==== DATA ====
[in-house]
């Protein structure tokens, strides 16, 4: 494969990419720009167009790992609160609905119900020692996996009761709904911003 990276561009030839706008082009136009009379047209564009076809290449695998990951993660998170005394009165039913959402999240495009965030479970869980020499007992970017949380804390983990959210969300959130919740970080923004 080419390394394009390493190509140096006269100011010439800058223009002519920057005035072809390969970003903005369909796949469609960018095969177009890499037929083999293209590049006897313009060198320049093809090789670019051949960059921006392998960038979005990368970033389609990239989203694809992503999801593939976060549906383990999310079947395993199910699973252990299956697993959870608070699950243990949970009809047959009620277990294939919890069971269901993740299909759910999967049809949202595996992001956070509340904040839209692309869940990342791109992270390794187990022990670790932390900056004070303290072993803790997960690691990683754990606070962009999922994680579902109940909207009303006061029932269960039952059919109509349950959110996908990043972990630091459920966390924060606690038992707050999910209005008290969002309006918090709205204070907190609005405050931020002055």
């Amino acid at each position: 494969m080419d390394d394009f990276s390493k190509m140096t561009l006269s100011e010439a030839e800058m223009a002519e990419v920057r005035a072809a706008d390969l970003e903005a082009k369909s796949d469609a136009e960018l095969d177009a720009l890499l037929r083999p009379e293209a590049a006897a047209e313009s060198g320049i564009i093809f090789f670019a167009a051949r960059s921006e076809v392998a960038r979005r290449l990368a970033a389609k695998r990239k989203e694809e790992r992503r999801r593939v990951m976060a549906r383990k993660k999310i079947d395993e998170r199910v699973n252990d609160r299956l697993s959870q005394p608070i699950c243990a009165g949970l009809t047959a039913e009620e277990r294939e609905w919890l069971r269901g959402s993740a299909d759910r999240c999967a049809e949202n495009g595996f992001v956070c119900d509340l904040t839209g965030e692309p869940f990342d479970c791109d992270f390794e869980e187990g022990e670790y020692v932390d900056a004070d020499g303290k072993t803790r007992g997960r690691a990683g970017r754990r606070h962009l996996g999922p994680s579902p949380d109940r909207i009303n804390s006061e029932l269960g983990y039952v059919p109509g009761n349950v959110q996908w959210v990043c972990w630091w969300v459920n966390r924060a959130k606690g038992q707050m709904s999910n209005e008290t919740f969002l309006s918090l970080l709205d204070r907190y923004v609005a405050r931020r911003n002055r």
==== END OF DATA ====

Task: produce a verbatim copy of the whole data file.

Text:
[in-house]
């Protein structure tokens, strides 16, 4: 494969990419720009167009790992609160609905119900020692996996009761709904911003 990276561009030839706008082009136009009379047209564009076809290449695998990951993660998170005394009165039913959402999240495009965030479970869980020499007992970017949380804390983990959210969300959130919740970080923004 080419390394394009390493190509140096006269100011010439800058223009002519920057005035072809390969970003903005369909796949469609960018095969177009890499037929083999293209590049006897313009060198320049093809090789670019051949960059921006392998960038979005990368970033389609990239989203694809992503999801593939976060549906383990999310079947395993199910699973252990299956697993959870608070699950243990949970009809047959009620277990294939919890069971269901993740299909759910999967049809949202595996992001956070509340904040839209692309869940990342791109992270390794187990022990670790932390900056004070303290072993803790997960690691990683754990606070962009999922994680579902109940909207009303006061029932269960039952059919109509349950959110996908990043972990630091459920966390924060606690038992707050999910209005008290969002309006918090709205204070907190609005405050931020002055």
């Amino acid at each position: 494969m080419d390394d394009f990276s390493k190509m140096t561009l006269s100011e010439a030839e800058m223009a002519e990419v920057r005035a072809a706008d390969l970003e903005a082009k369909s796949d469609a136009e960018l095969d177009a720009l890499l037929r083999p009379e293209a590049a006897a047209e313009s060198g320049i564009i093809f090789f670019a167009a051949r960059s921006e076809v392998a960038r979005r290449l990368a970033a389609k695998r990239k989203e694809e790992r992503r999801r593939v990951m976060a549906r383990k993660k999310i079947d395993e998170r199910v699973n252990d609160r299956l697993s959870q005394p608070i699950c243990a009165g949970l009809t047959a039913e009620e277990r294939e609905w919890l069971r269901g959402s993740a299909d759910r999240c999967a049809e949202n495009g595996f992001v956070c119900d509340l904040t839209g965030e692309p869940f990342d479970c791109d992270f390794e869980e187990g022990e670790y020692v932390d900056a004070d020499g303290k072993t803790r007992g997960r690691a990683g970017r754990r606070h962009l996996g999922p994680s579902p949380d109940r909207i009303n804390s006061e029932l269960g983990y039952v059919p109509g009761n349950v959110q996908w959210v990043c972990w630091w969300v459920n966390r924060a959130k606690g038992q707050m709904s999910n209005e008290t919740f969002l309006s918090l970080l709205d204070r907190y923004v609005a405050r931020r911003n002055r």